‘In this world nothing can be said to be certain, except death and taxes.’

So said the American politician and philosopher Benjamin Franklin, and now performance maker Ellie Harrison is looking at the anger generated as part of the classic seven stages of grief, but in a fun way as her The Unfair interactive installation rolls into Leeds and Brighton.

“The Unfair is a fun fair filled with different games and stalls to help people think about anger,” says Ellie. “Normally we think of anger as quite a destructive emotion so I guess the Unfair asks whether it could be a source of positive change?  Essentially anger is like an energetic state so The Unfair it asks people to consider what they do with that energy.”

Unfair is the fourth part of Harrison’s The Grief project designed as a series of enjoyable installations and artworks based around the stages of grieving .  The Unfair has been created with Leeds based artist Adam Young and professional performance designer Bethney Wells.

“People get a ticket when they arrive where they choose four stalls, so they have to choose wisely as there are different stalls for them to interact with. So, for example, we have the bottle it up bar where you can wrote a really abusive letter to your ex, your boss or next door neighbour you can’t stand. We’ll bottle it up for you, so you don’t have to, and you’re in no danger of pressing send.

“If you want to do angry karaoke you can pick your favourite angry song, and then you go into booth with a punch bag for the duration of that song and let rip – scream, sing or punch it out. We have a more reflective space where you have a cup of tea to reflect in a quiet environment.”

As well as the anger many people naturally feel when they lose a loved one, this piece is very timely given the anger created in our fast paced, volatile society by the Brexit debate, the election of an orange buffoon to the White House and the upcoming general election.

“We live in a society that encourages us to go faster and faster, pack more and more into our day, so what I’m interested in doing is giving people the space to unpack some of those things,” muses Harrison. “We don’t often get time to reflect so The Unfair is there to encourage people to slow down and have a think about things.

“I’ve found that humour is a really useful tool in talking about difficult subjects. If we gathered up a whole of people and said ‘anger, go’ it would feel overwhelmingly. But there is something about the structure of a funfair that allows people to engage in both a silly playful way and a profound way as well.”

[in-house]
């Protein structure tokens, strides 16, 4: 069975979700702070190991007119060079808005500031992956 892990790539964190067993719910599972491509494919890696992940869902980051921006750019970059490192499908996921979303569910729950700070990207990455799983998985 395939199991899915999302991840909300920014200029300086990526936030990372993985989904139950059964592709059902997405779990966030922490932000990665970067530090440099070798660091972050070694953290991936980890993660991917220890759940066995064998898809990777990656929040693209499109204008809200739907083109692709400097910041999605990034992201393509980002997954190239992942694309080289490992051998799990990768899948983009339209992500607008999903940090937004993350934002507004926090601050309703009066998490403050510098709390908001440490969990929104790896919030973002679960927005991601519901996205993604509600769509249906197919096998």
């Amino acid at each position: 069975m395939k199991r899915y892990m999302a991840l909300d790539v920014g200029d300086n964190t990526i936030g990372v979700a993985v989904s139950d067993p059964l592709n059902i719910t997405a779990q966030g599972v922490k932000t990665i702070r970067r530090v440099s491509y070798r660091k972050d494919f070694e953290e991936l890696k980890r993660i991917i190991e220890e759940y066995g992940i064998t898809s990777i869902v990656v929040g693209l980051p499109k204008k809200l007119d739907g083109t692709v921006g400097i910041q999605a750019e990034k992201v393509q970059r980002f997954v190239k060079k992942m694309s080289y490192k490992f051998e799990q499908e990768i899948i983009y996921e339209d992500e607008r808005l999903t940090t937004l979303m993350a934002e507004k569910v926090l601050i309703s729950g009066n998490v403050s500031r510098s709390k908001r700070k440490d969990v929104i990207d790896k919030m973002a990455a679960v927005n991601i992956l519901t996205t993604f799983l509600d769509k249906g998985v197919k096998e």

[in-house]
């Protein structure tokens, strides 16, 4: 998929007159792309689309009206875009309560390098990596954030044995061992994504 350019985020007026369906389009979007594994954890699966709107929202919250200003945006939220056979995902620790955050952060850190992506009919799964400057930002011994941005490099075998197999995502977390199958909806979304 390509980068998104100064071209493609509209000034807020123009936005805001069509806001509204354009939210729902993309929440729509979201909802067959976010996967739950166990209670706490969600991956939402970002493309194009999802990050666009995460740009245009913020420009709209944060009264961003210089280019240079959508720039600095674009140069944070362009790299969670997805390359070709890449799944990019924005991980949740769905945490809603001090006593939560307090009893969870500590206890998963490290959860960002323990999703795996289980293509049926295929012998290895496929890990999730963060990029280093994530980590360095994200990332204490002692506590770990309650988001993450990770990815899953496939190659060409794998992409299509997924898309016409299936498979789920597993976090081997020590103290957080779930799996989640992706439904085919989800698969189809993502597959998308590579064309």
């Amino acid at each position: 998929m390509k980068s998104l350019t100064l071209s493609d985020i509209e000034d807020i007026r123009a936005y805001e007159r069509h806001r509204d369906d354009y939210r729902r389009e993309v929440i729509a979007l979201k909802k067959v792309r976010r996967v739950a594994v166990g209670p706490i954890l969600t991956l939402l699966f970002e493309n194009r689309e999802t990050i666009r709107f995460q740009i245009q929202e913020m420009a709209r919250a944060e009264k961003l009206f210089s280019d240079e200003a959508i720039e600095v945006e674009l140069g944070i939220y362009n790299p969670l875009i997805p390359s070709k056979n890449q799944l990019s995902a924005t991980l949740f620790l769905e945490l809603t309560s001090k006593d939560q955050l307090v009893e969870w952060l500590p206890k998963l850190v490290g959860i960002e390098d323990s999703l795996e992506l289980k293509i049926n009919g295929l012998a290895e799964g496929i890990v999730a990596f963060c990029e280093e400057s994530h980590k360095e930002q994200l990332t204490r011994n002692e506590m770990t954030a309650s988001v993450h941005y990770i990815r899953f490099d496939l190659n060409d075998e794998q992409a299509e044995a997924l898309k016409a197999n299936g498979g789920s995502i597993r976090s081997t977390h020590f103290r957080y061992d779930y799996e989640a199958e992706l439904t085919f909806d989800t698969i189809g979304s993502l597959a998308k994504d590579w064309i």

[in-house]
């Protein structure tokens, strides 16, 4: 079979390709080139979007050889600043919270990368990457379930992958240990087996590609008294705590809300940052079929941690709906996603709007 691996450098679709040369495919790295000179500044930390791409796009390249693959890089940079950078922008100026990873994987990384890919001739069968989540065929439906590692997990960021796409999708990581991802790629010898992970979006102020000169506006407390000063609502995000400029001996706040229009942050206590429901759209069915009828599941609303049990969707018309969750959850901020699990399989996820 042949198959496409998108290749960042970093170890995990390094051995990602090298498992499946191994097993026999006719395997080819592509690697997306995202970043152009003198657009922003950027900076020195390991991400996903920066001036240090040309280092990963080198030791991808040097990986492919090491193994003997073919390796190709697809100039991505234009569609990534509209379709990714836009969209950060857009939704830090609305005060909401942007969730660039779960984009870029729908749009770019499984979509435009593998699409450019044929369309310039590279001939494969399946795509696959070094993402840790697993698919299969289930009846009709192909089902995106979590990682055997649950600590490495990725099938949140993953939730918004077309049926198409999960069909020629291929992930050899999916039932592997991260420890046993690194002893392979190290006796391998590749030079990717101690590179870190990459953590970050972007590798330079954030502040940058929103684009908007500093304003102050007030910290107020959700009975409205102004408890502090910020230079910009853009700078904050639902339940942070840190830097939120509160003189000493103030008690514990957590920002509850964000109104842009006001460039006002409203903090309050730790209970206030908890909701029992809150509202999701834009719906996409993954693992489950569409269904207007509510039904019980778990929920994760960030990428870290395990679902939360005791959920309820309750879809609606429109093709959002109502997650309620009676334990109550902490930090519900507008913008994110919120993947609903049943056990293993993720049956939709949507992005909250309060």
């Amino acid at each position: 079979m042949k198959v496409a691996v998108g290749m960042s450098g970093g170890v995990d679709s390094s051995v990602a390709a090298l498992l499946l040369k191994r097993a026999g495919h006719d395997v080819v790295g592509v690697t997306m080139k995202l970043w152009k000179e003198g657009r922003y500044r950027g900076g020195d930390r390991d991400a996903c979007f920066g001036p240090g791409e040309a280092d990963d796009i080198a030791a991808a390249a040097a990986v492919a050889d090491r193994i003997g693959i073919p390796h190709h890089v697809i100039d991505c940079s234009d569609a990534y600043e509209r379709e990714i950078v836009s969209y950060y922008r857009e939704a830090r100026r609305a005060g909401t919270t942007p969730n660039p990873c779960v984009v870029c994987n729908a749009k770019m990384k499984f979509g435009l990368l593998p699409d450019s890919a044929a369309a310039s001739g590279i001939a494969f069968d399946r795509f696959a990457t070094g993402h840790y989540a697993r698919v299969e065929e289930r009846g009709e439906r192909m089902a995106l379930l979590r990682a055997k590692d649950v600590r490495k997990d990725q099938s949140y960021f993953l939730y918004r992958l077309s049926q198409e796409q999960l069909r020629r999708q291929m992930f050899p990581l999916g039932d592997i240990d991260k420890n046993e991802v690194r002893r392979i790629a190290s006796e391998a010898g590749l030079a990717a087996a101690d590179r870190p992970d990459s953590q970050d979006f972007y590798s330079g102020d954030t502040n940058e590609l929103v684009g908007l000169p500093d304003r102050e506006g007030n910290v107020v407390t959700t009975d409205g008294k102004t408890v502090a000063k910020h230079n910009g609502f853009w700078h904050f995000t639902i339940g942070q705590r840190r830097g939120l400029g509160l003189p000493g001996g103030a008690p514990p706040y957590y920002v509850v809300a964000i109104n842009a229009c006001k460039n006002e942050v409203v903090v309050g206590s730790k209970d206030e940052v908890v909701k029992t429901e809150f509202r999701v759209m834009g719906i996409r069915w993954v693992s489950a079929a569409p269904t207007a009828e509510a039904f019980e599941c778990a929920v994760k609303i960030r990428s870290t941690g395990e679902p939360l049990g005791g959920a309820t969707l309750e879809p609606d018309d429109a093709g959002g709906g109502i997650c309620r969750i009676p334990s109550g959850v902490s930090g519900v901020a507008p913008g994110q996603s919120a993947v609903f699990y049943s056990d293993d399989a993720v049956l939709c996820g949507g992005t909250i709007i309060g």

As well as making the piece Harrison is providing a space for people to have fun and release their suppressed feelings to connect people in the real world in a way that the Internet or film can’t.

“We’ve had amazing experiences where people who have lived alongside each other - but never spoken - have started to have conversations engaging with each other that I’ve found overwhelming and quite moving,” recalls Harrison  “In an increasingly digital world to give someone your time and attention without checking Twitter is a radical act. For this half an hour we are going to have a chat about things.

“The grief series is seven projects long which is brave and quite stupid. I’m up to part five and researching part six, but I reckon by the time it is over it will a decade’s work, which is quite a commitment to talk about death for 10 years.”

Harrison has some scepticism towards the seven stage model as grief is rarely a linear process as people struggle to make sense of their loss in very different ways. That said dying is a given for all of us so opening The Unfair at Leeds Kirkstall Abbey during the national Dying Matters Awareness Week  makes perfect sense.

“It’s about breaking down the taboos and creating a welcoming and entertaining space where people can talk about these difficult things without a sense of shame. I made a show about my experiences of bereavement,  but I was really surprised  when people came up afterwards saying that really reminded me of when I lost my parents, my partner, my child or my sibling so I became this grief magnet.

“There is a real desire to talk about it so could I create projects for people to have the space to have this conversation? I felt a weight of responsibility – in a good way - to amplify all of these incredible stories people had told me.

“We’ve had five year olds coming and having a great time and we’ve had 85 year olds doing the same.

The Unfair is free entry and is open at Leeds Kirkstall Abbey May 9th – 14th and then the Brighton Festival from May 18th -21st.